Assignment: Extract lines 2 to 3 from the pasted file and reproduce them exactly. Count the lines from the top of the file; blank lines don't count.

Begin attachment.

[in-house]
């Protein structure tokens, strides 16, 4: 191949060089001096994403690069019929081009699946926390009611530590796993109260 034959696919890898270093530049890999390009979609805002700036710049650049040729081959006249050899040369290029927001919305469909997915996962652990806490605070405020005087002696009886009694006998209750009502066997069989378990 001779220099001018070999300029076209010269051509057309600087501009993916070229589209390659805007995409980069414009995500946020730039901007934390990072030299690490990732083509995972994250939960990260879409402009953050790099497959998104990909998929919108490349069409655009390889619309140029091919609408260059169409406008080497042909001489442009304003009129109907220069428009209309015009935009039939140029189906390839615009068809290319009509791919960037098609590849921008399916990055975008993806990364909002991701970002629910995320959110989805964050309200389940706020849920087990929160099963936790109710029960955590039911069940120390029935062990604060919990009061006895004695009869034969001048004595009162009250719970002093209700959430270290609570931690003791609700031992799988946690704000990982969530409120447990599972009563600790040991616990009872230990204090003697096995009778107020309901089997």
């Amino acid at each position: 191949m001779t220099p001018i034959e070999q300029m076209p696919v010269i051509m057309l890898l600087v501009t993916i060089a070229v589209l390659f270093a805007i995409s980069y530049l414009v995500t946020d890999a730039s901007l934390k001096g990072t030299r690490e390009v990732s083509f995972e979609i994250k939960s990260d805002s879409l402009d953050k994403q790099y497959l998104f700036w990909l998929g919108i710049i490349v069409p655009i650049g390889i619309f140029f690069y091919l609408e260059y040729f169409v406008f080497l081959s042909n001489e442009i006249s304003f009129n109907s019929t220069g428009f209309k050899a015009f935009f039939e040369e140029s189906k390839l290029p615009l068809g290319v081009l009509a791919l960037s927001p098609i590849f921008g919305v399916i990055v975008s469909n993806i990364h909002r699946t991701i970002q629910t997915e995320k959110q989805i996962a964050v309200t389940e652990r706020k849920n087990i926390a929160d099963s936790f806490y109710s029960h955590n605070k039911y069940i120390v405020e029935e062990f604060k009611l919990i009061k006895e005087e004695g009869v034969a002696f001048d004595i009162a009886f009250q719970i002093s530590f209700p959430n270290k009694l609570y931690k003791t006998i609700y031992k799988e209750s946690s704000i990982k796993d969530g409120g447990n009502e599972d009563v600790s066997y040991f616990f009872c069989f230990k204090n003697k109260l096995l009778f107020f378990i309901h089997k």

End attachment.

């Protein structure tokens, strides 16, 4: 191949060089001096994403690069019929081009699946926390009611530590796993109260 034959696919890898270093530049890999390009979609805002700036710049650049040729081959006249050899040369290029927001919305469909997915996962652990806490605070405020005087002696009886009694006998209750009502066997069989378990 001779220099001018070999300029076209010269051509057309600087501009993916070229589209390659805007995409980069414009995500946020730039901007934390990072030299690490990732083509995972994250939960990260879409402009953050790099497959998104990909998929919108490349069409655009390889619309140029091919609408260059169409406008080497042909001489442009304003009129109907220069428009209309015009935009039939140029189906390839615009068809290319009509791919960037098609590849921008399916990055975008993806990364909002991701970002629910995320959110989805964050309200389940706020849920087990929160099963936790109710029960955590039911069940120390029935062990604060919990009061006895004695009869034969001048004595009162009250719970002093209700959430270290609570931690003791609700031992799988946690704000990982969530409120447990599972009563600790040991616990009872230990204090003697096995009778107020309901089997």
């Amino acid at each position: 191949m001779t220099p001018i034959e070999q300029m076209p696919v010269i051509m057309l890898l600087v501009t993916i060089a070229v589209l390659f270093a805007i995409s980069y530049l414009v995500t946020d890999a730039s901007l934390k001096g990072t030299r690490e390009v990732s083509f995972e979609i994250k939960s990260d805002s879409l402009d953050k994403q790099y497959l998104f700036w990909l998929g919108i710049i490349v069409p655009i650049g390889i619309f140029f690069y091919l609408e260059y040729f169409v406008f080497l081959s042909n001489e442009i006249s304003f009129n109907s019929t220069g428009f209309k050899a015009f935009f039939e040369e140029s189906k390839l290029p615009l068809g290319v081009l009509a791919l960037s927001p098609i590849f921008g919305v399916i990055v975008s469909n993806i990364h909002r699946t991701i970002q629910t997915e995320k959110q989805i996962a964050v309200t389940e652990r706020k849920n087990i926390a929160d099963s936790f806490y109710s029960h955590n605070k039911y069940i120390v405020e029935e062990f604060k009611l919990i009061k006895e005087e004695g009869v034969a002696f001048d004595i009162a009886f009250q719970i002093s530590f209700p959430n270290k009694l609570y931690k003791t006998i609700y031992k799988e209750s946690s704000i990982k796993d969530g409120g447990n009502e599972d009563v600790s066997y040991f616990f009872c069989f230990k204090n003697k109260l096995l009778f107020f378990i309901h089997k």